Attorneys who wish to advertise online must consult with the Arizona Rules of Professional Conduct. All law firms must follow rules and regulations on Internet advertising set forth by the Arizona Bar. If an attorney fails to abide by these rules, then the attorney might face disciplinary actions or sanctions.
Although the Arizona Bar Rules of Professional Conduct may seem restrictive, the rules are intended to make sure all lawyers promote their services in a fair and honest manner. Even with the restrictive nature of the Bar Rules, you can still advertise in an effective manner online by following the letter and spirit of the rules.
Visit the links below to find out more information on the bar rules for attorney advertising in your state. If you are preparing to launch a new website or start a new internet marketing strategy, the first step is reading all of the bar rules that might apply.
If you are interested in finding an internet marketing and website design company, contact our parent company, Internet Lava, LLC. Call for a free consultation to discuss designing a better website and internet marketing strategy.
Arizona Rules of Professional Conduct - Find the Arizona Rules of Professional Conduct that regulate attorney communications and website advertisement and marketing materials. The most important bar rules for attorney advertising include Rule 7. Information About Legal Services; Rule 7.1: Communications Concerning a Lawyer's Services; Rule 7.2: Advertising; Rule 7.3: Solicitation of Clients; Rule 7.4: Communication of Fields of Practice; and Rule 7.5: Firm Names and Letterheads.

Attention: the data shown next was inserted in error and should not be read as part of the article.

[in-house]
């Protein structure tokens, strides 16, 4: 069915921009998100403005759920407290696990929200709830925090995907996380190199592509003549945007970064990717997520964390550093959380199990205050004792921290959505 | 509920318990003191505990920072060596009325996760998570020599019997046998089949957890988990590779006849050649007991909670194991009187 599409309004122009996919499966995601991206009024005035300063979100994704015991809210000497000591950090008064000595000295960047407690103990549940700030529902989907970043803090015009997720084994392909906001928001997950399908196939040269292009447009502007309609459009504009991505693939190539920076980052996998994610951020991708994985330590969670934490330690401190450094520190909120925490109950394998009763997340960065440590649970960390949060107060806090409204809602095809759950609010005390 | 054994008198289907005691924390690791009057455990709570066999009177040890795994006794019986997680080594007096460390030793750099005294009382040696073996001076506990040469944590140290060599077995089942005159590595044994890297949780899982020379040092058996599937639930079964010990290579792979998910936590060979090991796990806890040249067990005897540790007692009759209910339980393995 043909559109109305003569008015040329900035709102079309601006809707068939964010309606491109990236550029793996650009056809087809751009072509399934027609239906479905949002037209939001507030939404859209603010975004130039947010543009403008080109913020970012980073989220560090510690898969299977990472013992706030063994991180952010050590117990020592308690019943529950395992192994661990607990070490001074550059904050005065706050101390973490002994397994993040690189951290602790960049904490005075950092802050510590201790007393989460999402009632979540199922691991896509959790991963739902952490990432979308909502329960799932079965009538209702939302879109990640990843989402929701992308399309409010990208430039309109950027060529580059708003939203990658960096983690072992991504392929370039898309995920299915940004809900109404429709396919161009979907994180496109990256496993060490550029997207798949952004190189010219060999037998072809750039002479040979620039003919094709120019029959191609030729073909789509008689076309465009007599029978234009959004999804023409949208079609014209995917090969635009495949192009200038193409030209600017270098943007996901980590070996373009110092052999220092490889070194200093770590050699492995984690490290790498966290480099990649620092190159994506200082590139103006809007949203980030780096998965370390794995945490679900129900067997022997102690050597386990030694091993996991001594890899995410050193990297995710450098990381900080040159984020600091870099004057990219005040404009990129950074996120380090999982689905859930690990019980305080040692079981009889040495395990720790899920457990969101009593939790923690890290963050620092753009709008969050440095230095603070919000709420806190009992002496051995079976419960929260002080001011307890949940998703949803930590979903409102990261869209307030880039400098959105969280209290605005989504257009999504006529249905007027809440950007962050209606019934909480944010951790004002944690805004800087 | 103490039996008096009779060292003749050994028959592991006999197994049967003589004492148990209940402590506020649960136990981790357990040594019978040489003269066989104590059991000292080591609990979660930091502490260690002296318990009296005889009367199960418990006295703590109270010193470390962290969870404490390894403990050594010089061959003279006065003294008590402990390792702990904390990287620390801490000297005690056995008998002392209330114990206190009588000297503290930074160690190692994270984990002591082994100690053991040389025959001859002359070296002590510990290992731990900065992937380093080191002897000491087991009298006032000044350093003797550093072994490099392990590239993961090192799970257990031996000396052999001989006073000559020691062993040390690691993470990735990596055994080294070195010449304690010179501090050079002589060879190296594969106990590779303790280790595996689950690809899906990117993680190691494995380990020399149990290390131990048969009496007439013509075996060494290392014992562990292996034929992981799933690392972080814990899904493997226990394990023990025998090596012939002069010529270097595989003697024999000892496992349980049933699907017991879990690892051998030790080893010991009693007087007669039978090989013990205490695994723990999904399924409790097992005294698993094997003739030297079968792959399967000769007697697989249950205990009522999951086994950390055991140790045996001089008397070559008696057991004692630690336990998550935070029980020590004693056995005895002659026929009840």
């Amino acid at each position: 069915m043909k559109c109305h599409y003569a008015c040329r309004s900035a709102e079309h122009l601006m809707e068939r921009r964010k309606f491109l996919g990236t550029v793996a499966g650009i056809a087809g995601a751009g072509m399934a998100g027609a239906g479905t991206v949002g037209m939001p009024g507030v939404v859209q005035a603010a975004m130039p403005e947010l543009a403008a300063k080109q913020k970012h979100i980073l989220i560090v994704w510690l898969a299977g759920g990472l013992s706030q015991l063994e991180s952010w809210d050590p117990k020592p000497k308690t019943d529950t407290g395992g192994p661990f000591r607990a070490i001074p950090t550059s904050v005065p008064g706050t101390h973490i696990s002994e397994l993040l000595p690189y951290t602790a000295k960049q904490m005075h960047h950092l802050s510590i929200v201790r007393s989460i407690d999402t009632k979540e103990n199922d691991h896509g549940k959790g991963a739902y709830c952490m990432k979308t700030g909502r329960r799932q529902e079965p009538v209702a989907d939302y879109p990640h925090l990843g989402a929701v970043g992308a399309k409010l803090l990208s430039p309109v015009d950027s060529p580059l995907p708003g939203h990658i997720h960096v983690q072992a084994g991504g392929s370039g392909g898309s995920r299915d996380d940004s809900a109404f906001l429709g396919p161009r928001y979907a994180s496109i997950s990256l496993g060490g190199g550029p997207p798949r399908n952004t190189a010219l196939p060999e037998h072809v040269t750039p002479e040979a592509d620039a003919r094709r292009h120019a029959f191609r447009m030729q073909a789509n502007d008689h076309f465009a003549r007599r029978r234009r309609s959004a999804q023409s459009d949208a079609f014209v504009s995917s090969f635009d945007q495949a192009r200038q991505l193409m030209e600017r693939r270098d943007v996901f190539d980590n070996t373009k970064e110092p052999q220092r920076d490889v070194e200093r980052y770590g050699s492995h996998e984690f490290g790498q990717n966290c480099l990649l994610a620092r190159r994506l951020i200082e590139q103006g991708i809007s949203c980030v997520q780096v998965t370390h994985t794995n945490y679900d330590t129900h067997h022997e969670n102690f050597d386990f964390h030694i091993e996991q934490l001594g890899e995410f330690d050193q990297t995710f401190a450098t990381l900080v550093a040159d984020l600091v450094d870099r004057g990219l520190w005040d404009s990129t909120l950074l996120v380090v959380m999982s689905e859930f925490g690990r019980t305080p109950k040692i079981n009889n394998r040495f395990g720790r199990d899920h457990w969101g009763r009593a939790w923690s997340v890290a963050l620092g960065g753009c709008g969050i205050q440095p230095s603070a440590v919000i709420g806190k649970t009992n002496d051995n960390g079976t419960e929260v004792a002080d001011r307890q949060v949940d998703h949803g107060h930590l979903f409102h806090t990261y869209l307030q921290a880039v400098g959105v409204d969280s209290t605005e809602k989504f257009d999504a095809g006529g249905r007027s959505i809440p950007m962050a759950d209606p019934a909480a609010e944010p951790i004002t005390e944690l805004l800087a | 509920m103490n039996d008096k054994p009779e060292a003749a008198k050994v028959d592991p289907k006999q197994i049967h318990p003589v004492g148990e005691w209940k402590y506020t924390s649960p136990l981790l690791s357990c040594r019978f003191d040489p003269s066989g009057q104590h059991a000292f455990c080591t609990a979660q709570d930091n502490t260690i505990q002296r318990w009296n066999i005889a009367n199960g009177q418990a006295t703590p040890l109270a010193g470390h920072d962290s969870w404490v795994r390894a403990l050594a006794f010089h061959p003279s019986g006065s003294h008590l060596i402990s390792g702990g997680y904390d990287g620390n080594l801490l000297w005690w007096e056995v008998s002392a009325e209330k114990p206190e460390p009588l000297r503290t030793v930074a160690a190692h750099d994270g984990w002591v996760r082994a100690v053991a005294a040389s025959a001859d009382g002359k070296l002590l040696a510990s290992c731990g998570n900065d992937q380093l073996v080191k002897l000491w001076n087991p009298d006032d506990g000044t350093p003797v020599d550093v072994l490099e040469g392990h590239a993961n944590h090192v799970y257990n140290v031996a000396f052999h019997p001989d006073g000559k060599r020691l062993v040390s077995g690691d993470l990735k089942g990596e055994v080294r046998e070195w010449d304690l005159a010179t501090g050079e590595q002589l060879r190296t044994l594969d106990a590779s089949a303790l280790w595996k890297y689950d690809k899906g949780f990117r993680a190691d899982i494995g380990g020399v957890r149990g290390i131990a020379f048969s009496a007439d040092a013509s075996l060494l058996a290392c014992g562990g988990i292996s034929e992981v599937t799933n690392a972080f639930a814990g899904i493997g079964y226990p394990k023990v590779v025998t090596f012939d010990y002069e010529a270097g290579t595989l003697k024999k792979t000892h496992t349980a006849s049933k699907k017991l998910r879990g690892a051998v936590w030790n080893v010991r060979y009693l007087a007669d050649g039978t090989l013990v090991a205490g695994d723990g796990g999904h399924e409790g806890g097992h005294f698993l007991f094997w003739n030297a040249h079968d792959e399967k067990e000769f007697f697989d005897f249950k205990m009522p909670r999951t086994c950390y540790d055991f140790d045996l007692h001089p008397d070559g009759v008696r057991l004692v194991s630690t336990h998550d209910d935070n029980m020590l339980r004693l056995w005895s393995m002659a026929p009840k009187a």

Arizona Ethics Opinion- Read the ethics opinions of the State Bar of Arizona which provides suggestions to attorneys in a variety of different hypothetical legal situations. Although these opinions are not mandatory, the opinions provide practical guidelines.
State Bar of Arizona's Website - Find information on the State Bar of Arizona's website including the Arizona Rules of Professional Conduct, legal ethics opinions and an ethics hotline. The State Bar of Arizona is located at:
State Bar of Arizona
4201 N. 24th St., Ste. 200
Phoenix, AZ 85016
Phone: (602) 252-4804
Arizona Supreme Court - Visit the Arizona Supreme Court website for information on the court rules in Arizona, court opinions on various legal topics and miscellaneous information about the court's services. The Supreme Court is located at:
1501 W Washington St.
Phoenix, Arizona 85007
Phone: (602) 452-3300
Arizona Bar Rules Information Center
Rule 7.2 of the Arizona Rules of Professional Conduct govern attorney and law firm advertising, including electronic communication, content published on the internet and attorney or law firm advertising or marketing websites. All attorneys must abide by these rules when creating a website for advertising or marketing purposes.
Under the bar rules, the name of at least one attorney or law firm and office address must be included in any communications used for advertising that indicates the attorney is responsible for the content on the website or advertisement. This information must be clear and conspicuous and must be of the same size, color, duration, cadence, contrast, location and audibility that an ordinary person would be able to easily read, hear notice and understand.